April 20-22, 2012


An introduction to

Sanskrit Pronunciation,

Yoga Vocabulary,



with scholar

Nicolai Bachman

Gain a deeper, more profound understanding of this

ancient language and it's connection to Yoga.


April 20-22, 2012

$165 for Triangle Yoga students that hold a Pass Card or are

currently in a Session Class, Yoga Teachers, University Students,

Seniors, and the Financially Challenged

$185 all others

Workshop will be held at Triangle Yoga

Friday 6pm-8:30pm

Saturday 12:30pm-3pm & 4pm-6:30pm

Sunday 12:30pm-3pm & 4pm-6pm

Out-of-towners should stay at the Siena Hotel, 919-929-4000,

and ask for the Triangle Yoga Workshop Discount

Visit Nicolai's website!



Sanskrit, Asana Names, Yoga Sutra Terms and Chants


The Language of Yoga
The science and practice of yoga is framed in Sanskrit words and verses. Many asana (posture) names have interesting, deeper meanings and stories behind them. Yoga philosophy, specifically the Yoga Sutras, contains many terms that have no accurate English equivalents. Learning these key terms in depth broadens our understanding of yoga and how it describes human consciousness. Certain Sanskrit chants also have quite a bit below their surface. Each session will include a short asana sequence with simultaneous pronunciation of each posture name.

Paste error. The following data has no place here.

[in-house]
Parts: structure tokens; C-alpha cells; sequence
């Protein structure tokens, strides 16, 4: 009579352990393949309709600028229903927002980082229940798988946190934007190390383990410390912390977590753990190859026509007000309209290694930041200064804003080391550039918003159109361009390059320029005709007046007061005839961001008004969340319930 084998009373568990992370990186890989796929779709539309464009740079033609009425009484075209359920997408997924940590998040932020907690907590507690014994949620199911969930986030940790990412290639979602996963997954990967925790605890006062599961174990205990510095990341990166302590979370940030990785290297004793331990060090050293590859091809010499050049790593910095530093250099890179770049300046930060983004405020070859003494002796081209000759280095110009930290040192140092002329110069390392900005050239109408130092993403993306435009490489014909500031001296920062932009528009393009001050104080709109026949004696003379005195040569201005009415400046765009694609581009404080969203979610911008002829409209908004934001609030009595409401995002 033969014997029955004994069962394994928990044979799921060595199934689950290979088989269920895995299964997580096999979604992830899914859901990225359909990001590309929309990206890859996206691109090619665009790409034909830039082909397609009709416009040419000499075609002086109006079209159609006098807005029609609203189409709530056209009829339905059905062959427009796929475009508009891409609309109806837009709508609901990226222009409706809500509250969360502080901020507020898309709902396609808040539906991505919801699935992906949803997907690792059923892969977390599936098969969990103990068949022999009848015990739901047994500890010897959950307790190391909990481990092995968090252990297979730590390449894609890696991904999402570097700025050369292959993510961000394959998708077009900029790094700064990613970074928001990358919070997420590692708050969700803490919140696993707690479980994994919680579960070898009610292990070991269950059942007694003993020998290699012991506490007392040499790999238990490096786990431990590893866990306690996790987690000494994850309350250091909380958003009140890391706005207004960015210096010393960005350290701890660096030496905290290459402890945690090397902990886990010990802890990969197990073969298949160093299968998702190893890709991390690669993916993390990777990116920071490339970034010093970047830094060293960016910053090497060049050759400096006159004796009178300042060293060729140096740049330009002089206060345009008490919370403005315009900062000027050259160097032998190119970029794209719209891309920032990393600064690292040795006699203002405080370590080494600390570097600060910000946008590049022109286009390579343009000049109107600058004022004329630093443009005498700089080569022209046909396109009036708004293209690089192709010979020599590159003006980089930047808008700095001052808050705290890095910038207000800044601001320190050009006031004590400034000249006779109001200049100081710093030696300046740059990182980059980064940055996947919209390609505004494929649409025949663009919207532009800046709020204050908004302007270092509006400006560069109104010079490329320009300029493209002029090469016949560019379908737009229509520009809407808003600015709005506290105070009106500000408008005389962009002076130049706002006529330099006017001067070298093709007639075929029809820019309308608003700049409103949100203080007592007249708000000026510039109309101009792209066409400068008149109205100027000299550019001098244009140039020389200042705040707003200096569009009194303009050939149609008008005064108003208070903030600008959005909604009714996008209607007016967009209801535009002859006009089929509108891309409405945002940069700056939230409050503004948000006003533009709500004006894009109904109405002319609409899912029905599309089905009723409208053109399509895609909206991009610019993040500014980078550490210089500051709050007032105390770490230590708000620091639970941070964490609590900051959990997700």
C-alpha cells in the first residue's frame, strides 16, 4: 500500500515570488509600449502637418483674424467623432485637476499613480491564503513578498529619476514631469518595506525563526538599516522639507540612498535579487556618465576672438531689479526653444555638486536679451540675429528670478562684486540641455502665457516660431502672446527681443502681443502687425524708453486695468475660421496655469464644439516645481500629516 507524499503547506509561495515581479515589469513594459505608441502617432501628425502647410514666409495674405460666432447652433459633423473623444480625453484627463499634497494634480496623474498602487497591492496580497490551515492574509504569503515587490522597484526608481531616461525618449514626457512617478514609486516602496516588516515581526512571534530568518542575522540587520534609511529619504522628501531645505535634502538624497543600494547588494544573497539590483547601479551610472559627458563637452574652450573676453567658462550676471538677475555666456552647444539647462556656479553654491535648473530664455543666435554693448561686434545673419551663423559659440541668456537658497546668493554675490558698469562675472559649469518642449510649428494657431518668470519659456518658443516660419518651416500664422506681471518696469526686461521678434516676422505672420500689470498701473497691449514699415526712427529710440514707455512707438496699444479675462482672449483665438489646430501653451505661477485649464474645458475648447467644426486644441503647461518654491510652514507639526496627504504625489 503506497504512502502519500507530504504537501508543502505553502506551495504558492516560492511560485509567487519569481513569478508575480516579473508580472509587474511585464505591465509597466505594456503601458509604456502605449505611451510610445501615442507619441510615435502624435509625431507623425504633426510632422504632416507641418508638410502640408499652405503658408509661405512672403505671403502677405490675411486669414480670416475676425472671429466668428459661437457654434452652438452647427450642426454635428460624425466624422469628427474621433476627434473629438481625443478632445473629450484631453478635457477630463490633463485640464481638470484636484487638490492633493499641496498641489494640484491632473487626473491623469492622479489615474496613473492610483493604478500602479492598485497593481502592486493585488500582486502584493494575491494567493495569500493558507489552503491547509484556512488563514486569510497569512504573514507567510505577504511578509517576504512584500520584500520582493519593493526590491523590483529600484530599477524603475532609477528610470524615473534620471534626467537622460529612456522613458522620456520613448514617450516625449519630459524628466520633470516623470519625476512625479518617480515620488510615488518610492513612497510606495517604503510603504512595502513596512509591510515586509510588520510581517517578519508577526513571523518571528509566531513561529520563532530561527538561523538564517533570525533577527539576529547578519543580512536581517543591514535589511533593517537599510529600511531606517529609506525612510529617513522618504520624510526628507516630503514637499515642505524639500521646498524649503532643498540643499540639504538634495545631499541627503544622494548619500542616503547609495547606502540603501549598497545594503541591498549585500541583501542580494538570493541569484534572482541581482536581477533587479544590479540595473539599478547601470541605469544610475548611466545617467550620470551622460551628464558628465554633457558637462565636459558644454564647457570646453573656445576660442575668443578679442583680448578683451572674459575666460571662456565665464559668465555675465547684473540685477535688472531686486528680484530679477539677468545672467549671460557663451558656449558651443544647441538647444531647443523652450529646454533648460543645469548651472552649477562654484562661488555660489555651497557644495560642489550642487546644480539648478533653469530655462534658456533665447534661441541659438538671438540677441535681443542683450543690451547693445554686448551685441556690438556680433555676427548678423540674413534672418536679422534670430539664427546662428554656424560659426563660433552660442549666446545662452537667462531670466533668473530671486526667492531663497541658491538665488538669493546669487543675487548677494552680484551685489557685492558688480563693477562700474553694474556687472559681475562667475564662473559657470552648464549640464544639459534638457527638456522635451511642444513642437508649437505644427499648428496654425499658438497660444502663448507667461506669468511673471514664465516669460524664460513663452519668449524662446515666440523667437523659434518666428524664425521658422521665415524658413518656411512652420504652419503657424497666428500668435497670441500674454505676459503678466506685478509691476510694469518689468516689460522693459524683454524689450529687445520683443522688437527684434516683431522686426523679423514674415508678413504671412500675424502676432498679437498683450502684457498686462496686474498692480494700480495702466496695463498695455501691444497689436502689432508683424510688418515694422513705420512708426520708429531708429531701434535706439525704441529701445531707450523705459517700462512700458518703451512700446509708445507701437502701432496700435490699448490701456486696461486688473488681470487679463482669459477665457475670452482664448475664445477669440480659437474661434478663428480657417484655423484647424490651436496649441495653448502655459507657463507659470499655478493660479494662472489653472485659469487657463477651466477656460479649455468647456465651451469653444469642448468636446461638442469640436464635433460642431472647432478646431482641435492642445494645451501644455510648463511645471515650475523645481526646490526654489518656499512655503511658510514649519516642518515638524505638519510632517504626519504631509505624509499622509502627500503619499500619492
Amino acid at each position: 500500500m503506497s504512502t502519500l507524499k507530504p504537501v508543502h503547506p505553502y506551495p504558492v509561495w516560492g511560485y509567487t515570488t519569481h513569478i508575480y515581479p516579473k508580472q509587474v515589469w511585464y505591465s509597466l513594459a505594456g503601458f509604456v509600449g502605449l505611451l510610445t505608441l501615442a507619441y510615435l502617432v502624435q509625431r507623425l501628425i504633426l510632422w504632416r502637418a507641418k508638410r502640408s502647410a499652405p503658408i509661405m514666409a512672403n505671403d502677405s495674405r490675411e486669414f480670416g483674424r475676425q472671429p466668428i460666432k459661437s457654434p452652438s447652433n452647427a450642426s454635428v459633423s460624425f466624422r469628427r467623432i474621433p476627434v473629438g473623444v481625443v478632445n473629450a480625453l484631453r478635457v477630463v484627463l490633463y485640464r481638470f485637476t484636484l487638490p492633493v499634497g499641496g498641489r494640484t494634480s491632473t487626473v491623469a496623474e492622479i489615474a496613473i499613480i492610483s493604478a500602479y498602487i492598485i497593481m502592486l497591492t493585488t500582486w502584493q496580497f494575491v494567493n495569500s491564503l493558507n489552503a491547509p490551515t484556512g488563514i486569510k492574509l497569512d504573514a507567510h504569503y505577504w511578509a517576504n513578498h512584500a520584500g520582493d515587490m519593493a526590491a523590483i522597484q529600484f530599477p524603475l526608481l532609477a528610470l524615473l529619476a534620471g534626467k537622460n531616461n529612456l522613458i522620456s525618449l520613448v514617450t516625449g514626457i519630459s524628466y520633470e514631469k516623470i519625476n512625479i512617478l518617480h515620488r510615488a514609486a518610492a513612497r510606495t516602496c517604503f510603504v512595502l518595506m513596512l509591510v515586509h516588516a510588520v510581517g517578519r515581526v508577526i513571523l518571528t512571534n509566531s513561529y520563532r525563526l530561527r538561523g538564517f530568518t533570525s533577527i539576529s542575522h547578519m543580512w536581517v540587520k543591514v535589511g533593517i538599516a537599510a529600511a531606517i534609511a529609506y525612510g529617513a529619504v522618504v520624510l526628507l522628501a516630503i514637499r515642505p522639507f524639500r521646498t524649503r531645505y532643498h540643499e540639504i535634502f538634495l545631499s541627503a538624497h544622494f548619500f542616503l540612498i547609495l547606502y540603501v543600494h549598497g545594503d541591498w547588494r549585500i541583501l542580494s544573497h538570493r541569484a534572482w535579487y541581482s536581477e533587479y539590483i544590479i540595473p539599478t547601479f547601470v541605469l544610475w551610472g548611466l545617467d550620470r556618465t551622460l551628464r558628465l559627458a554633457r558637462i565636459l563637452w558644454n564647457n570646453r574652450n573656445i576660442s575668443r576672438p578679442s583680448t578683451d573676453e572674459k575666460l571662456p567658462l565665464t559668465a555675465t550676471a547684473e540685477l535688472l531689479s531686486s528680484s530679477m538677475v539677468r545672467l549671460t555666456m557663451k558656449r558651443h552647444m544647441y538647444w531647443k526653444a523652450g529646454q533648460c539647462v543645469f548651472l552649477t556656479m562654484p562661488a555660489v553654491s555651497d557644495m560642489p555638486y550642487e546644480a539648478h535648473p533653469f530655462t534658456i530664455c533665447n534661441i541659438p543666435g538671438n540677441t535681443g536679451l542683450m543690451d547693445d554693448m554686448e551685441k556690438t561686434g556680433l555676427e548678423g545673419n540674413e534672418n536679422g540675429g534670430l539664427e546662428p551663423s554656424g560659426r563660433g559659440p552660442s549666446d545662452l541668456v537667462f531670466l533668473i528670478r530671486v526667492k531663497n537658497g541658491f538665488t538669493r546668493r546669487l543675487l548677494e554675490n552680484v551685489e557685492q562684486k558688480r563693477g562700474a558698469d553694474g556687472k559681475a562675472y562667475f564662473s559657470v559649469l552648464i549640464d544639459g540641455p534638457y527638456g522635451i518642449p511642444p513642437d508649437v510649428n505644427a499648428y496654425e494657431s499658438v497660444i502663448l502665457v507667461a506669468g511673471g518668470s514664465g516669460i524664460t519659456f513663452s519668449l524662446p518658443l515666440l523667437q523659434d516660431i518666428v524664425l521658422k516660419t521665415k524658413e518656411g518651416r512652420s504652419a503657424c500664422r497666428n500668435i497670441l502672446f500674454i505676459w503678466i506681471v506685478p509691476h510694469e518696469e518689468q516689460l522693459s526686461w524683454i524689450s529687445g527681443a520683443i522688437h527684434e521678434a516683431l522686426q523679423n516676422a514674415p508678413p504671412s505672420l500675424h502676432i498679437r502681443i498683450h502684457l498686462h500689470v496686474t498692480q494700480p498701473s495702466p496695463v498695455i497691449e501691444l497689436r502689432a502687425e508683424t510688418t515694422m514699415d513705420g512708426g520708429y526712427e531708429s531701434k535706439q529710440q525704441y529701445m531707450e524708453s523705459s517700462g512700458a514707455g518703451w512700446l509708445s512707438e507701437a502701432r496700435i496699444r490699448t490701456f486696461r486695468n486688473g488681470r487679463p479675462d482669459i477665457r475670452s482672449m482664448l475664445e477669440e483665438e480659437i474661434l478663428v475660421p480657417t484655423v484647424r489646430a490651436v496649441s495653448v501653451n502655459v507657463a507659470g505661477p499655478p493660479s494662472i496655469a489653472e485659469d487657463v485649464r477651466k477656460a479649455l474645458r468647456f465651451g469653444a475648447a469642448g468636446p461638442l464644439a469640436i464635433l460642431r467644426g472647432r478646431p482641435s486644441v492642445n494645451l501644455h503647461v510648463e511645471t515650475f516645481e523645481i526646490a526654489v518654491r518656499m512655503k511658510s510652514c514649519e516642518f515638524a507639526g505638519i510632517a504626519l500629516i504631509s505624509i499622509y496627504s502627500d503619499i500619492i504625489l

6pm - 8:30pm


Fundamentals of Pronunciation
Teachers and practitioners of yoga, Ayurveda, or meditation can benefit from learning how

to pronounce Sanskrit with correct breath, resonance, rhythm and tongue position.

We will learn and chant the sounds of the alphabet.




Asana Names and Stories 
Pronouncing each asana name properly allows us to feel its vibration and rhythm.

Many postures have interesting stories behind them.

We will explore the enunciation, meaning, and reason for many asana names.





Yoga Sutra Terms in Depth 
Certain Sanskrit words do not have English equivalents and often require lengthy explanations in order to understand them. Sanskrit terms can be explored from a dictionary, a definition in a text, a teacher's oral instruction, and/or from understanding its Sanskrit root. The goal is to broaden your understanding of important Sanskrit terms and concepts primarily drawn from the

Yoga Sutras of Patanjali.





How to Chant in Sanskrit
Yoga Chants and Vedic Mantras
Sanskrit has been chanted in India continuously for at least 6000 years. Many different styles

of chanting have developed, including Vedic, Bija Mantra, Shloka, Stotra and Kirtana.

You will experience the different vibrations of each style while chanting verses

from the Rig Veda, Yoga Sutras, Vedanta and the Bhagavad Gita.




Relax, Receive and Restore

Imbibing Sacred Chant in Restorative Postures.



How did you become interested in yoga, ayurveda, Sanskrit, and chanting? Where and how did you receive your education ?